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Political Comedy, Then and Now

President Obama goes on Comedy Central. Stephen Colbert and Jon Stewart march on Washington. We look at political humor.

President Obama with Jon Stewart on October 27, 2010 (AP).

American political humor has a big, long history. You can take it right back to the Civil War and beyond. And it’s sure big now.

The president last night – days before a big election – on Comedy Central. Comedians, this weekend, leading a march or two on Washington, to “restore sanity,” says Jon Stewart. To “keep fear alive,” says Stephen Colbert.

Comics have skewered presidents and puffed-up politicians forever, but many Americans now say they go to comedians for their news – for a more honest, probing take on what’s going on.

We look at political humor, in the heart of politics.

-Tom Ashbrook

Guests:

Danna Young, professor of communication at the University of Delaware. She focuses her research on political satire and the psychology of political humor.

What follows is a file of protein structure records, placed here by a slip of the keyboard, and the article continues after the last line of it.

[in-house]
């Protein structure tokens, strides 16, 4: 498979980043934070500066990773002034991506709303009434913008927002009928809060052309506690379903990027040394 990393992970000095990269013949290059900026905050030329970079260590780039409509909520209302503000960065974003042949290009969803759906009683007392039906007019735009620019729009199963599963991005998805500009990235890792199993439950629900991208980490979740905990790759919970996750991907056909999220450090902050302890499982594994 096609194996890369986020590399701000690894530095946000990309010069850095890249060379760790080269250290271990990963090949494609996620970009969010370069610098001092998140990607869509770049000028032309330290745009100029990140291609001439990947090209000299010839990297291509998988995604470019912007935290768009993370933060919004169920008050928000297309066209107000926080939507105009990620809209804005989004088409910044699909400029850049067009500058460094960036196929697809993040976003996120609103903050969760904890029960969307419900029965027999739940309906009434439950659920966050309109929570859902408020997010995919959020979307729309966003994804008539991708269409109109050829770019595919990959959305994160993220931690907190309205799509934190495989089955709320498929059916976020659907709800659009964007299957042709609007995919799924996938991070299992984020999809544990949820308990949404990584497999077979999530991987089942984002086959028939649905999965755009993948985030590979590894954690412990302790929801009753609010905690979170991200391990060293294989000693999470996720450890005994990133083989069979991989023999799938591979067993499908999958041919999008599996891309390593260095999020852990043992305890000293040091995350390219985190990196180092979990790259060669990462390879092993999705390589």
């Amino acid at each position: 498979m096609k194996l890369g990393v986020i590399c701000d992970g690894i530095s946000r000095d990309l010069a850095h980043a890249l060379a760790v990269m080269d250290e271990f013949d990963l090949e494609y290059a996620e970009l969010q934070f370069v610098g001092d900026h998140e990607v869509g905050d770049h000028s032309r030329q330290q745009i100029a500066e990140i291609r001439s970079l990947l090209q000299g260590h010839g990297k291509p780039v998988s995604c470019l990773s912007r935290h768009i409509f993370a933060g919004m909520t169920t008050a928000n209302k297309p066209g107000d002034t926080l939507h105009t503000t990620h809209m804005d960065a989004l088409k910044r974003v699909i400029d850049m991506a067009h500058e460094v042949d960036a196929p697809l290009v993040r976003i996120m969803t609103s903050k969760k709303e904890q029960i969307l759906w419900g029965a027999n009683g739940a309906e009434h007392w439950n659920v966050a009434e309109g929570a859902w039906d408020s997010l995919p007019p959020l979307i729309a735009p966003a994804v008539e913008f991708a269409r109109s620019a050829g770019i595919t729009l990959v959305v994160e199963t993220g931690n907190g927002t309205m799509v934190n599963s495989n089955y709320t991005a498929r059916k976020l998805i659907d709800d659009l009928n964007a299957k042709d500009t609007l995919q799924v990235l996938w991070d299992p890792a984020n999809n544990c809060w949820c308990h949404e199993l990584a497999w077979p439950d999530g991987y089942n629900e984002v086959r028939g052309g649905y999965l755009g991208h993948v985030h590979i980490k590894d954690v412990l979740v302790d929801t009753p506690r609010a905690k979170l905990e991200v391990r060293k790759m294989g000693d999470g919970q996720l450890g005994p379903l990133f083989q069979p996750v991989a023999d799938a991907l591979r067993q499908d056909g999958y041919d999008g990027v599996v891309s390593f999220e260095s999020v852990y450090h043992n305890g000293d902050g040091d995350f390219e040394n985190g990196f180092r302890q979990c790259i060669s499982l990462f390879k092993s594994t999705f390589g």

Scott Scantis, editorial cartoonist for the Chicago Tribune. See some of his recent cartoons here.

Jack Beatty, On Point news analyst.

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Sep 19, 2014
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No campaigners celebrate as results come in at the Scottish independence referendum count at the Royal Highland Centre in Edinburgh,Scotland,Friday, Sept. 19, 2014. Scottish voters have rejected independence and decided that Scotland will remain part of the United Kingdom. The result announced early Friday was the one favored by Britain's political leaders, who had campaigned hard in recent weeks to convince Scottish voters to stay. It dashed many Scots' hopes of breaking free and building their own nation. (AP Photo/David Cheskin)

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